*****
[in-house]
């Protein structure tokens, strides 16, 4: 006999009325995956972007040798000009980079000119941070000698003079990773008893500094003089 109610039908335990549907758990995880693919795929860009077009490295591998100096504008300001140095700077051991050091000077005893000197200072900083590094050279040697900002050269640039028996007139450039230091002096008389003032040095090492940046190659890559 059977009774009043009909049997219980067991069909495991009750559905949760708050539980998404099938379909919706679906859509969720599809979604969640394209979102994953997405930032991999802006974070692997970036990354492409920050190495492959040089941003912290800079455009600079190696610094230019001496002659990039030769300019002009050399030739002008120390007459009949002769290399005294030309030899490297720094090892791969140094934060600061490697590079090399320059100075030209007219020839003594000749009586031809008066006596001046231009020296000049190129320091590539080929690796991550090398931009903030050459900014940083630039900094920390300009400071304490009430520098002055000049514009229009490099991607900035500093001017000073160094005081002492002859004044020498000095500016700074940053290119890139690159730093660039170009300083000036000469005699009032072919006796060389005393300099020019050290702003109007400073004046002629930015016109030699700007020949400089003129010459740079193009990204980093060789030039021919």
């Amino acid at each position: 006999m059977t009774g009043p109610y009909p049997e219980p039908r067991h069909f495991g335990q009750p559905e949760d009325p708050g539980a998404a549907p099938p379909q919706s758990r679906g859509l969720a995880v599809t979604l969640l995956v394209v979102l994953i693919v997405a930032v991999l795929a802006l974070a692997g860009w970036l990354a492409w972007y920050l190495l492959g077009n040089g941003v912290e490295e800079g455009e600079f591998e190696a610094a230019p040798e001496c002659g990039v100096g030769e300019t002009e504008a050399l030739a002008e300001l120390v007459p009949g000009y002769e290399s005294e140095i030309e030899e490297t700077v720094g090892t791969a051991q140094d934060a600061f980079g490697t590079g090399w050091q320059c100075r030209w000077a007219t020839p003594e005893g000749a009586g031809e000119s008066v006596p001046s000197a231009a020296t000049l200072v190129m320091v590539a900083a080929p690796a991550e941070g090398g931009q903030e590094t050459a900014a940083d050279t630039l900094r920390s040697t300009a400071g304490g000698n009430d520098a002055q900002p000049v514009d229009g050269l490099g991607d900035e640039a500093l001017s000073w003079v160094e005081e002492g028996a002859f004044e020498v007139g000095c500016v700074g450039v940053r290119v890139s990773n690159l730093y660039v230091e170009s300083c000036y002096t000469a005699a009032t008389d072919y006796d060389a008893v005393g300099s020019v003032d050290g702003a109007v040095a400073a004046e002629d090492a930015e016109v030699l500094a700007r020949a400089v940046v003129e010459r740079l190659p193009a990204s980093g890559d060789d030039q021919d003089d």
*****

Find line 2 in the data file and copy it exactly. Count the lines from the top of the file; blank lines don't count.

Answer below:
């Protein structure tokens, strides 16, 4: 006999009325995956972007040798000009980079000119941070000698003079990773008893500094003089 109610039908335990549907758990995880693919795929860009077009490295591998100096504008300001140095700077051991050091000077005893000197200072900083590094050279040697900002050269640039028996007139450039230091002096008389003032040095090492940046190659890559 059977009774009043009909049997219980067991069909495991009750559905949760708050539980998404099938379909919706679906859509969720599809979604969640394209979102994953997405930032991999802006974070692997970036990354492409920050190495492959040089941003912290800079455009600079190696610094230019001496002659990039030769300019002009050399030739002008120390007459009949002769290399005294030309030899490297720094090892791969140094934060600061490697590079090399320059100075030209007219020839003594000749009586031809008066006596001046231009020296000049190129320091590539080929690796991550090398931009903030050459900014940083630039900094920390300009400071304490009430520098002055000049514009229009490099991607900035500093001017000073160094005081002492002859004044020498000095500016700074940053290119890139690159730093660039170009300083000036000469005699009032072919006796060389005393300099020019050290702003109007400073004046002629930015016109030699700007020949400089003129010459740079193009990204980093060789030039021919």